Art Shell, tackle, 1968-82: Entire career distilled into a single afternoon when he made Jim Marshall disappear in the Raiders’ first Super Bowl win, Shell remains the standard by which his position is judged. Named to Pro Football Hall of Fame in 1989. (No need to make mention that whole second coaching go-around in 2006).
Willie Brown, cornerback, 1967-78: Acquired from Denver along with quarterback Mickey Slaughter for defensive tackle Rex Mirich and a third-round draft pick, Davis thought Brown perfect for the bump-and-run defense. Brown played it as if he invented it. Named to Pro Football Hall of Fame in 1984.
Dave Casper, tight end, 1974-80, 1984: If he’s not the best tight end of all time, he’s in the conversation. Dominant as blocker and receiver, participant in two plays which should be shown in an endless loop somewhere in the imaginary Hall of Fame facility “The Ghost to the Post” and the “Holy Roller.” Named to Pro Football Hall of Fame in 2002.
Marcus Allen, running back, 1982-92: Before he committed the cardinal sin of a Raiders player by publicly feuding with Davis over money, Allen was the dominant running back in franchise history and without peer as an all-around back (running, receiving, blocking), saving his best game for the last Raiders’ win in a Super Bowl. Named to Pro Football Hall of Fame in 2003.
Fred Biletnikoff, wide receiver, 1965-78: Did Biletnikoff ever measure off a pattern so that he came up an inch shy of a first down? Not that I remember. MVP of the Raiders first Super Bowl win and one of the great route runners and possession receivers of all time. Named to Pro Football Hall of Fame in 1988.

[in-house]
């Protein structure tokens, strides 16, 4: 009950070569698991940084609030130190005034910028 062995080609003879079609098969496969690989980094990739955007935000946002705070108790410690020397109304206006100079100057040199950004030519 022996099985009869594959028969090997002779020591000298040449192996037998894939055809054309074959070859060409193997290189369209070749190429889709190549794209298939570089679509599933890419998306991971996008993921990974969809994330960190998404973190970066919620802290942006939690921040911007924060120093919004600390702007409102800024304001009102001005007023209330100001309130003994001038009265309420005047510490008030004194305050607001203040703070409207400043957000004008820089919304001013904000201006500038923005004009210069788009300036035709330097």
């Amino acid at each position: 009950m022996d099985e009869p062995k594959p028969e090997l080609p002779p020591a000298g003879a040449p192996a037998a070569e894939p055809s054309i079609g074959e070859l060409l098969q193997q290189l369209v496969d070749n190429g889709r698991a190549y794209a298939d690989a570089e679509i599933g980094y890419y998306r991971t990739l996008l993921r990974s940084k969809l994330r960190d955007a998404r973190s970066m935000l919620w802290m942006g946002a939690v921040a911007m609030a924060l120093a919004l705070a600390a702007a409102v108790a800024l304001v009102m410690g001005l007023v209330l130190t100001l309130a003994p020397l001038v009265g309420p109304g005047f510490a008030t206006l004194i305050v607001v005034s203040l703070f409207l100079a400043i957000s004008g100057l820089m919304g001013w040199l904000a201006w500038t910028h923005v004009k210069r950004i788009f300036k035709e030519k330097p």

Howie Long, defensive end, 1981-93: Didn’t matter whether Long was aligned as an end in a 3-4 or a 4-3 defense, whether teams went at him or away from him, whether they run or passed. Few players consistently whipped the man in front of him as consistently as one of the last throwback defensive linemen. Named to Pro Football Hall of Fame in 2000.
Cliff Branch, wide receiver, 1972-85: This is what Davis was thinking about when he drafted Darrius Heyward-Bey. One of the byproducts of the team superiority of the Steelers over the Raiders was that they put both Lynn Swann and John Stallworth in the Hall of Fame, when neither man had the impact Branch had on the Raiders. Will never get a sniff at Canton, but he goes in with honors here.
Jack Tatum, safety, 1971-79: The personification of the intimidation factor the Raiders used to live by in their glory years, Tatum’s Super Bowl blow-up on Minnesota wide receiver Sammy White remains an NFL Films classic. Still among the standards by which hard-hitting safeties are judged, Tatum was so feared the league slowly legislated his style of play out of the league through rules changes.
Ken Stabler, quarterback, 1970-79: OK, we’ll make it 11. Inadvertently edited Stabler out of my initial list, and wasn’t willing to take anyone else out . . . no-brainer as the quarterback who finally delivered a Super Bowl win in addition to being the master of the two-minute drill.
ORGANIZED TEAM ACTIVITIES
The Raiders will hold the first of their organized team activities this week on Tuesday, Wednesday and Thursday.
Media access will be Wednesday following a 9:30 a.m. to 11:30 a.m. practice.